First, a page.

Like so many Vettes before it, the C7 Stingray coupe’s central roof panel can be removed and stowed beneath the glass rear hatch. Luckily, Ann Arbor’s so-far-mild summer has given us plenty of opportunity for topless motoring in our long-term Corvette Stingray Z51 coupe. But just how easy is it to get that lid off? As Harrington states, it’s quite easy.
For starters, the roof panel on the C7 coupe is made of carbon fiber, meaning it weighs almost nothing: 18 pounds according to our scales. Removal starts with undoing a trio of latches inside the car. Next—and this step is made easier if you’ve lowered the windows or have opened both doors and are standing next to the car—lift up the front of the panel with one hand so the pegs rise free from their catches and won’t scratch anything, then guide the panel with your free hand toward the front of the car until the horizontal rear pegs slide out of their slots. The roof then simply lifts up and away. Easy. Grab a buddy to help, and it’s even simpler. (If it’s windy, your friend will be almost imperative, especially if you care to avoid dropping the lid on the pavement.)
Stowing the panel in the trunk is just as equally straightforward—it’s stored in the same orientation as when it’s fitted in place—but pay close attention to where the front two pegs are supposed to rest. There’s a pair of hooklike objects that jut out of the cargo-area floor that can give the impression that the leading edge of the roof slides into them. It doesn’t, so don’t do that. Instead, lower the front pegs into dedicated slots ahead of these hooks, then press the tail edge of the roof snugly into the rear mounts. Although the panel appears to eliminate all cargo space, it sits a few inches off of the trunk floor, so items can still be loaded underneath, albeit from inside the cabin. Reverse the process to put the roof back in place: Stick the rear pegs in first, then lower the front pegs into their slots and relatch everything.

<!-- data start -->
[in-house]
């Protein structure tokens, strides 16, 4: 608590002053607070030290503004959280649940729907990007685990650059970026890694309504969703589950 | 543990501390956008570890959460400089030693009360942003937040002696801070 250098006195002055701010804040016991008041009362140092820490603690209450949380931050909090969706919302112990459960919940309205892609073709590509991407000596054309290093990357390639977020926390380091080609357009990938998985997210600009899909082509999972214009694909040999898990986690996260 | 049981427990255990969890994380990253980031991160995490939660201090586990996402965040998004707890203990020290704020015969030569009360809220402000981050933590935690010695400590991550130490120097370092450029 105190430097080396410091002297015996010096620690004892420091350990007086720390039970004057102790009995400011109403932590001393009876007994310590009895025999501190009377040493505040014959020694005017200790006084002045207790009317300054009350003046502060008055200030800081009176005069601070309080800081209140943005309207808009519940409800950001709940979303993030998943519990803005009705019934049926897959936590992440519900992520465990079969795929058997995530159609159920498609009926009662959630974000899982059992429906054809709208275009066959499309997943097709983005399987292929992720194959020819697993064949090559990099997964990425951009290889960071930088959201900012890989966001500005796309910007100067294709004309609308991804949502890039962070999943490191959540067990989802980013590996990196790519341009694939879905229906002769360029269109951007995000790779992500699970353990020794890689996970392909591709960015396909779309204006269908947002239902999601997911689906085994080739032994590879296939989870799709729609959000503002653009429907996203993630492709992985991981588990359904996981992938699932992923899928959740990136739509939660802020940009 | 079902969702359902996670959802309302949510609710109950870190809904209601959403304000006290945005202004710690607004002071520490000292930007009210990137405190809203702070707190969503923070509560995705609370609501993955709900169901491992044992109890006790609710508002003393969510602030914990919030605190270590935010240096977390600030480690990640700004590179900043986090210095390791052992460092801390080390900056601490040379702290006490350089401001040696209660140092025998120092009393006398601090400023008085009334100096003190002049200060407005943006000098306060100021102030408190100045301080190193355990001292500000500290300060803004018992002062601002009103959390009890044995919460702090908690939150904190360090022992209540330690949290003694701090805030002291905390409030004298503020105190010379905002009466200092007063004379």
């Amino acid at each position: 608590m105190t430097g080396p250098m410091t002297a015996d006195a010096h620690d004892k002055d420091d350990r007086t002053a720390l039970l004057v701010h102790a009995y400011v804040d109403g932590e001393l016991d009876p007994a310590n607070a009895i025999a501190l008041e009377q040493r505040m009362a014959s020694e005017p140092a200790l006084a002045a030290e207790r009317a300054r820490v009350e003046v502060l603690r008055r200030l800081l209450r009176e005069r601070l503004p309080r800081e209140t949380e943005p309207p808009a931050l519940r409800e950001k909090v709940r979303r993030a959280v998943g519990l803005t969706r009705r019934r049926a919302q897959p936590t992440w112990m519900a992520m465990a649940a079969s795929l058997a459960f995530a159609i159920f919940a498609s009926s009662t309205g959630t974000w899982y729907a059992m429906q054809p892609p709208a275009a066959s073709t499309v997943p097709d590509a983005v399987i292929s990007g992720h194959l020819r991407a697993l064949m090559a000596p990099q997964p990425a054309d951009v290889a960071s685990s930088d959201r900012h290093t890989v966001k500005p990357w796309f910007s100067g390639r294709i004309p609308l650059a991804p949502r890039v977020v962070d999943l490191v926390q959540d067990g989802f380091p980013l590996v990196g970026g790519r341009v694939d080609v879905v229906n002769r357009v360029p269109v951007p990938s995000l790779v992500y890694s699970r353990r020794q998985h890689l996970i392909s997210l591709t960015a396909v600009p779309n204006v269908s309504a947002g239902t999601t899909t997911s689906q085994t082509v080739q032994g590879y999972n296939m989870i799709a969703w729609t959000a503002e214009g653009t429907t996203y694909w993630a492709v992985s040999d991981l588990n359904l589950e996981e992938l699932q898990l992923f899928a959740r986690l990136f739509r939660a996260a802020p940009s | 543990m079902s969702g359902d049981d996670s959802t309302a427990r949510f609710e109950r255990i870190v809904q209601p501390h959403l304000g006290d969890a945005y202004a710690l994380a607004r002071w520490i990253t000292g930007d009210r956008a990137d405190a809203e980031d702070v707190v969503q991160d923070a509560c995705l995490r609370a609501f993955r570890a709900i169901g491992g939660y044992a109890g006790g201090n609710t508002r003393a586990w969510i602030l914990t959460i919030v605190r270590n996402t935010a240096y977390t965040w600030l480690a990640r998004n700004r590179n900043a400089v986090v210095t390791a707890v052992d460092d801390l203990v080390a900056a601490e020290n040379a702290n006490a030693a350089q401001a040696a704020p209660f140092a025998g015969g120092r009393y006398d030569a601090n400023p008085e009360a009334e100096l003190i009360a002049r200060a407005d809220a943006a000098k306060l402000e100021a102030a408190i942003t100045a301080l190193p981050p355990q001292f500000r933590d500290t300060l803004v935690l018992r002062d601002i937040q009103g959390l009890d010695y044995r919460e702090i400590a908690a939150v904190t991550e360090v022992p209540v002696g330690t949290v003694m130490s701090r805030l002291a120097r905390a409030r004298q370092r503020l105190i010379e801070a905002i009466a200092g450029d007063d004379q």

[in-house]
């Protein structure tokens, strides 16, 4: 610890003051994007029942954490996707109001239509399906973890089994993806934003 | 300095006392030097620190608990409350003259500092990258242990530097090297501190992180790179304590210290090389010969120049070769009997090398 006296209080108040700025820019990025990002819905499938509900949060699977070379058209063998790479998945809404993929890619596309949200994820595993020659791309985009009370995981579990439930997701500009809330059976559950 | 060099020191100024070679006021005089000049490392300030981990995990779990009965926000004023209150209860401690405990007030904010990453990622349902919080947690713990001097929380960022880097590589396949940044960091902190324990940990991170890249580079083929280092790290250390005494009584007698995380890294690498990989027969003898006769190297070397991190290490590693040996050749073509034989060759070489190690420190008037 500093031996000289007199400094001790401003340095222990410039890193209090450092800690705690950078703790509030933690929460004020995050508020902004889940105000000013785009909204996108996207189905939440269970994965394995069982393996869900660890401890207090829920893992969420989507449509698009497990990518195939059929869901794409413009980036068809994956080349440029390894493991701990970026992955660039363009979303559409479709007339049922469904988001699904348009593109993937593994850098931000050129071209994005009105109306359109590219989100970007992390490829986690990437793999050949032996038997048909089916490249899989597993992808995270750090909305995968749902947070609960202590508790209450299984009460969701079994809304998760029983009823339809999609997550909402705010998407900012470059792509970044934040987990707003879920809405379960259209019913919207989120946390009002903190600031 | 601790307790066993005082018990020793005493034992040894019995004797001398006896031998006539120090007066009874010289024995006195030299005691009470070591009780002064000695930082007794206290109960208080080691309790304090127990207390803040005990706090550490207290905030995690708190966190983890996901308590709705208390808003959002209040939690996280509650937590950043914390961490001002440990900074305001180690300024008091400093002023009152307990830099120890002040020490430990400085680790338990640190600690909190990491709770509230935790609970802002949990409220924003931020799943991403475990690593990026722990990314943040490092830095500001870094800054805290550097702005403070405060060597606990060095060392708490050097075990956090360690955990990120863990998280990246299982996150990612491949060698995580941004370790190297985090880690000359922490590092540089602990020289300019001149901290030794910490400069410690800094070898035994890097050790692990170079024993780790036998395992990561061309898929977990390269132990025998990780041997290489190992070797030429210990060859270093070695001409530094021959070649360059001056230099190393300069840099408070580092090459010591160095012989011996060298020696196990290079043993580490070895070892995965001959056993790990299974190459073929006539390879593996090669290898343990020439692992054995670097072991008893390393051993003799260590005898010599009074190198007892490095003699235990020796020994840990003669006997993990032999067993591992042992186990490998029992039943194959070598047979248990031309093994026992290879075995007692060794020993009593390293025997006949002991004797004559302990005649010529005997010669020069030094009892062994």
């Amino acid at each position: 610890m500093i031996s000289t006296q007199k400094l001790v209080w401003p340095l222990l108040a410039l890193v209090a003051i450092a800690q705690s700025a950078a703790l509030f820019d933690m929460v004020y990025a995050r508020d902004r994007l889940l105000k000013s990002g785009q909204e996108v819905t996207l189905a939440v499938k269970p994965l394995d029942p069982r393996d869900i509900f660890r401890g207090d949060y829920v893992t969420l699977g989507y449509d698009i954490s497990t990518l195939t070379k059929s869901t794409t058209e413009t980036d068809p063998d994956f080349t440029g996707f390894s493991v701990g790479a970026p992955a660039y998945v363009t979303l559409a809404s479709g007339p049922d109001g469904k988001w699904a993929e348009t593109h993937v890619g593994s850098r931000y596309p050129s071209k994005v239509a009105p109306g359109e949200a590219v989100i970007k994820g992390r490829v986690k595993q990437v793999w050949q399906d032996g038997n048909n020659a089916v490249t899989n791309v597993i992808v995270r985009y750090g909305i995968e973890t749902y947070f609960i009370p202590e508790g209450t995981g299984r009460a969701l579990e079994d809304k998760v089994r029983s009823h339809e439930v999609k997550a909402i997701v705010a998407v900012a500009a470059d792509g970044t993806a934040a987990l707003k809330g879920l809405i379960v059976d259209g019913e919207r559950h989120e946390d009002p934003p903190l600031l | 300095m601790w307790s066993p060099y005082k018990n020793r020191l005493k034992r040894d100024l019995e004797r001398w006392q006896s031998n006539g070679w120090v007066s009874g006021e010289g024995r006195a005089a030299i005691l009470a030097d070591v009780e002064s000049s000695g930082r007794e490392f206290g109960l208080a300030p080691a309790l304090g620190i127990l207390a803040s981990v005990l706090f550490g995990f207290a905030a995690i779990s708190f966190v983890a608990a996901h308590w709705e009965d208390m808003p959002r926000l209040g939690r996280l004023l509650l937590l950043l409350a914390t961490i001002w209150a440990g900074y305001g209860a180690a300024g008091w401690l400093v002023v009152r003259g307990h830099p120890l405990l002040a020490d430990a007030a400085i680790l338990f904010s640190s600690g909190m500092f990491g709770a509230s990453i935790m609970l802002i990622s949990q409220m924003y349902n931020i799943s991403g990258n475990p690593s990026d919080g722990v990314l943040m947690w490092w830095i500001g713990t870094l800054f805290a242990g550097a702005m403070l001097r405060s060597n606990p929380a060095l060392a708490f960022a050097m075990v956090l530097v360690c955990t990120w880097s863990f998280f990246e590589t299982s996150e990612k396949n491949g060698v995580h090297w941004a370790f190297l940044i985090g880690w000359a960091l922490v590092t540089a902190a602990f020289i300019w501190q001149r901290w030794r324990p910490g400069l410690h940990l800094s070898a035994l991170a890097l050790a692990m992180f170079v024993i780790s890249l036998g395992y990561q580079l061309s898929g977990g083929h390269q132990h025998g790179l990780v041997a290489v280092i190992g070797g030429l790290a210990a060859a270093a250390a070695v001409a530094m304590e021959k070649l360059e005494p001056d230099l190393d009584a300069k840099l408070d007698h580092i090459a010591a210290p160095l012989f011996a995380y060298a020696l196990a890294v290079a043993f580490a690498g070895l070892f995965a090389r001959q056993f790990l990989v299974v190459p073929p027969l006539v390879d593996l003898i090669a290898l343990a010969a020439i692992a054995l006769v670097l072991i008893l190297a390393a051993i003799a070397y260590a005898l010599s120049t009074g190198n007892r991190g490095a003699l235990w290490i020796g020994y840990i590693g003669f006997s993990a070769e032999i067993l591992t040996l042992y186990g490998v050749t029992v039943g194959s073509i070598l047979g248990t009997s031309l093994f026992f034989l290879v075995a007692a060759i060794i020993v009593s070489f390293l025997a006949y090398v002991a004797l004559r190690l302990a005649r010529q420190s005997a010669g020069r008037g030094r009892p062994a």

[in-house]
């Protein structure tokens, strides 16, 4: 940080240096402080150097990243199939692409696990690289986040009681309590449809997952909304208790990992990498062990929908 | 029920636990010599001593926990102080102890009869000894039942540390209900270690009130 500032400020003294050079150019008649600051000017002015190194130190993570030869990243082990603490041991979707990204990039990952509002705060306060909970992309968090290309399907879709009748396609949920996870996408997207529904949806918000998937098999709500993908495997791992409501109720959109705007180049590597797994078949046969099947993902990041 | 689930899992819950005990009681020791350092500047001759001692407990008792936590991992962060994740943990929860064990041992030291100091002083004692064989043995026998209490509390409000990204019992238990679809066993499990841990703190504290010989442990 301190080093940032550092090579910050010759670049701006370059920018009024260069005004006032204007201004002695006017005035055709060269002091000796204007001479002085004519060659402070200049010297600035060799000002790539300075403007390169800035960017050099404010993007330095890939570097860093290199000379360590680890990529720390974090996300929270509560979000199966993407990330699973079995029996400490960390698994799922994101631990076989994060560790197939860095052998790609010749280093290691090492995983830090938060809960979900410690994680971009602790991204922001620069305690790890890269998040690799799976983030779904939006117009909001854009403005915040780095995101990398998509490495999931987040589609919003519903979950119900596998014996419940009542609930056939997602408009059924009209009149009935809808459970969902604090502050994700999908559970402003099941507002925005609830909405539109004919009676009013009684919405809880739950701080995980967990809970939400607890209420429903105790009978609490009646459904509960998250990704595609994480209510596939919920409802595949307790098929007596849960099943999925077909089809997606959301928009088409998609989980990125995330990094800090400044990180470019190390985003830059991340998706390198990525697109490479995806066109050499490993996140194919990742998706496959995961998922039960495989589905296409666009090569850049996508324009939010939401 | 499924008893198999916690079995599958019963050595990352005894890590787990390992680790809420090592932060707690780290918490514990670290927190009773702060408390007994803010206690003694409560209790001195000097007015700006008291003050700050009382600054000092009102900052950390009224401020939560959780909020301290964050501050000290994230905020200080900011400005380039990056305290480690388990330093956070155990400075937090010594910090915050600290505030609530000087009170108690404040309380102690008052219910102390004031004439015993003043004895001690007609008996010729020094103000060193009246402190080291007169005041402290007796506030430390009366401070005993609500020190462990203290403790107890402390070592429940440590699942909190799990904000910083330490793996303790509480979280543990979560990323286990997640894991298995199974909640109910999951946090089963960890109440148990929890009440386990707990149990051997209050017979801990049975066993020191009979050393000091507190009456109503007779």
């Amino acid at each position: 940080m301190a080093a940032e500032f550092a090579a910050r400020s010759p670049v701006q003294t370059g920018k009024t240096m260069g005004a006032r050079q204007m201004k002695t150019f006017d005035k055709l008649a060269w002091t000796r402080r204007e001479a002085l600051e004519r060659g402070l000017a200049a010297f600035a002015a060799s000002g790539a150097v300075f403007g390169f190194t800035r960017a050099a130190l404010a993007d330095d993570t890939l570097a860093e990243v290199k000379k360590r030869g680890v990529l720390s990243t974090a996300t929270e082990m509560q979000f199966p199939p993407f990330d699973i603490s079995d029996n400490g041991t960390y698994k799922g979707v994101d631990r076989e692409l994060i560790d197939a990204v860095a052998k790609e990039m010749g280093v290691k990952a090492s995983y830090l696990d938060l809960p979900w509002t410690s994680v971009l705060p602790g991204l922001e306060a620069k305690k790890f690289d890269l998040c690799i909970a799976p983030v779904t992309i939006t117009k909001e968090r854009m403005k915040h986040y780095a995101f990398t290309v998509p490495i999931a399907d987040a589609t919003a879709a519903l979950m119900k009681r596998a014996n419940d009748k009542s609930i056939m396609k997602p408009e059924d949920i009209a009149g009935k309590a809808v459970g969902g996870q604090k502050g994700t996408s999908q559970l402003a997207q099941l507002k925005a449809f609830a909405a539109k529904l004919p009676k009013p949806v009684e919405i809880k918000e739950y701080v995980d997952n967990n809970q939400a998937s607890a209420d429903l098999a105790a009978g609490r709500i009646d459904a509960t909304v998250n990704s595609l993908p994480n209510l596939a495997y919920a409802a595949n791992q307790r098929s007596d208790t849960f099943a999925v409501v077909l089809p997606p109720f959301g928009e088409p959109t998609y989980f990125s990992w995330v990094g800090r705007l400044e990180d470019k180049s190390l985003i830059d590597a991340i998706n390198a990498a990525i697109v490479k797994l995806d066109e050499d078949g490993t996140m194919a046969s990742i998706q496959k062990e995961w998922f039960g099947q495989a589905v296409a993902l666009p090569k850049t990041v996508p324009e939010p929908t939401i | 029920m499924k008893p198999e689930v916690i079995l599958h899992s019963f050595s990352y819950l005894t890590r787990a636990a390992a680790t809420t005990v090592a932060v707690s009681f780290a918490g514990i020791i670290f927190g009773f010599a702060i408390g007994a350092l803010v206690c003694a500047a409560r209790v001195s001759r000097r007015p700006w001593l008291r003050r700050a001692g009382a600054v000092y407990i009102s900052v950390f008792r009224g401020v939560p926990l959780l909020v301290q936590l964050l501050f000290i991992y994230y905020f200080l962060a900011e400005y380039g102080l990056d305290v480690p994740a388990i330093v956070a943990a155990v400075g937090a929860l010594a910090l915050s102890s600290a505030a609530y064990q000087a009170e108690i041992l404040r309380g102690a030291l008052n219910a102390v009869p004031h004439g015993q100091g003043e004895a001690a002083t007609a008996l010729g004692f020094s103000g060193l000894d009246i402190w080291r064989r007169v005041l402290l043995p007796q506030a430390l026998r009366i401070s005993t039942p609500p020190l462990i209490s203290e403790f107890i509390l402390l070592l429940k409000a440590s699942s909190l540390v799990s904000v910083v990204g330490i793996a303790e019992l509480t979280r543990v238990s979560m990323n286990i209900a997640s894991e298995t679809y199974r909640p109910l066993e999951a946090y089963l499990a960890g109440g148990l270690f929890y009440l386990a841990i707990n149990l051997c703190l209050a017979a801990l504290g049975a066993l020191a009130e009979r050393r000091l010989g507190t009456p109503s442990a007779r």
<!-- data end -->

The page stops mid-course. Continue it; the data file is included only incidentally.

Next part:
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The Vette is reasonably quiet with the top off, which is to be expected given how little space is opened. Our only complaint? The sun visors stick up awkwardly into the void left by the roof and look a little dorky. We’ll live.
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